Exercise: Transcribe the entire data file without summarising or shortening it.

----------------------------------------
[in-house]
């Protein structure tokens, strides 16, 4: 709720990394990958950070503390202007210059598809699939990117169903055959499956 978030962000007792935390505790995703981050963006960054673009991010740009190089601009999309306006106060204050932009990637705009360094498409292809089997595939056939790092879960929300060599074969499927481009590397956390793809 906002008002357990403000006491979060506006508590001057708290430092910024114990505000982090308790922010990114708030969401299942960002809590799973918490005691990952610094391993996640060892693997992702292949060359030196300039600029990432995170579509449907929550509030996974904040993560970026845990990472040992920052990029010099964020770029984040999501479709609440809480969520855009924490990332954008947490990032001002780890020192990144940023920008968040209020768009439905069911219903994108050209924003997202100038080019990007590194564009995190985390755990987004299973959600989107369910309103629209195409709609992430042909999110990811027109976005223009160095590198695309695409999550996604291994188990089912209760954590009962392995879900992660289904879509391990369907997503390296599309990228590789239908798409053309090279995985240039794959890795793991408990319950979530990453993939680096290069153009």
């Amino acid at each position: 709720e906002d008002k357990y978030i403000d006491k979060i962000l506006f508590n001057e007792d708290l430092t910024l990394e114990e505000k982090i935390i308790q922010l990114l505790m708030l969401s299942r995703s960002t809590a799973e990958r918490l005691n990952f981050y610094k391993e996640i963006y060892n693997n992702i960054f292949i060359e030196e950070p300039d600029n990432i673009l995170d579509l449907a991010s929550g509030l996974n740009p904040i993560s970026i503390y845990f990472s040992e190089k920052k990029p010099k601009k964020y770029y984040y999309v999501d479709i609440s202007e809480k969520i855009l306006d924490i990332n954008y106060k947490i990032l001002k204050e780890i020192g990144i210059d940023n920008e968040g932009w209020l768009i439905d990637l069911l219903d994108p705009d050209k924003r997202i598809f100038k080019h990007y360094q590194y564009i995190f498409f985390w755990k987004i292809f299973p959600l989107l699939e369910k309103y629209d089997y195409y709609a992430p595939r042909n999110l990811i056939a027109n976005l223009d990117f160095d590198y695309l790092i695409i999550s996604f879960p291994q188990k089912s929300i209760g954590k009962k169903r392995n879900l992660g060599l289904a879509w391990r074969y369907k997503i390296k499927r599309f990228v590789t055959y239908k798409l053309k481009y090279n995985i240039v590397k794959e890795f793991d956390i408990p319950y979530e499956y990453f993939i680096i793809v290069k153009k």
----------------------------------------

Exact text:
[in-house]
């Protein structure tokens, strides 16, 4: 709720990394990958950070503390202007210059598809699939990117169903055959499956 978030962000007792935390505790995703981050963006960054673009991010740009190089601009999309306006106060204050932009990637705009360094498409292809089997595939056939790092879960929300060599074969499927481009590397956390793809 906002008002357990403000006491979060506006508590001057708290430092910024114990505000982090308790922010990114708030969401299942960002809590799973918490005691990952610094391993996640060892693997992702292949060359030196300039600029990432995170579509449907929550509030996974904040993560970026845990990472040992920052990029010099964020770029984040999501479709609440809480969520855009924490990332954008947490990032001002780890020192990144940023920008968040209020768009439905069911219903994108050209924003997202100038080019990007590194564009995190985390755990987004299973959600989107369910309103629209195409709609992430042909999110990811027109976005223009160095590198695309695409999550996604291994188990089912209760954590009962392995879900992660289904879509391990369907997503390296599309990228590789239908798409053309090279995985240039794959890795793991408990319950979530990453993939680096290069153009």
């Amino acid at each position: 709720e906002d008002k357990y978030i403000d006491k979060i962000l506006f508590n001057e007792d708290l430092t910024l990394e114990e505000k982090i935390i308790q922010l990114l505790m708030l969401s299942r995703s960002t809590a799973e990958r918490l005691n990952f981050y610094k391993e996640i963006y060892n693997n992702i960054f292949i060359e030196e950070p300039d600029n990432i673009l995170d579509l449907a991010s929550g509030l996974n740009p904040i993560s970026i503390y845990f990472s040992e190089k920052k990029p010099k601009k964020y770029y984040y999309v999501d479709i609440s202007e809480k969520i855009l306006d924490i990332n954008y106060k947490i990032l001002k204050e780890i020192g990144i210059d940023n920008e968040g932009w209020l768009i439905d990637l069911l219903d994108p705009d050209k924003r997202i598809f100038k080019h990007y360094q590194y564009i995190f498409f985390w755990k987004i292809f299973p959600l989107l699939e369910k309103y629209d089997y195409y709609a992430p595939r042909n999110l990811i056939a027109n976005l223009d990117f160095d590198y695309l790092i695409i999550s996604f879960p291994q188990k089912s929300i209760g954590k009962k169903r392995n879900l992660g060599l289904a879509w391990r074969y369907k997503i390296k499927r599309f990228v590789t055959y239908k798409l053309k481009y090279n995985i240039v590397k794959e890795f793991d956390i408990p319950y979530e499956y990453f993939i680096i793809v290069k153009k």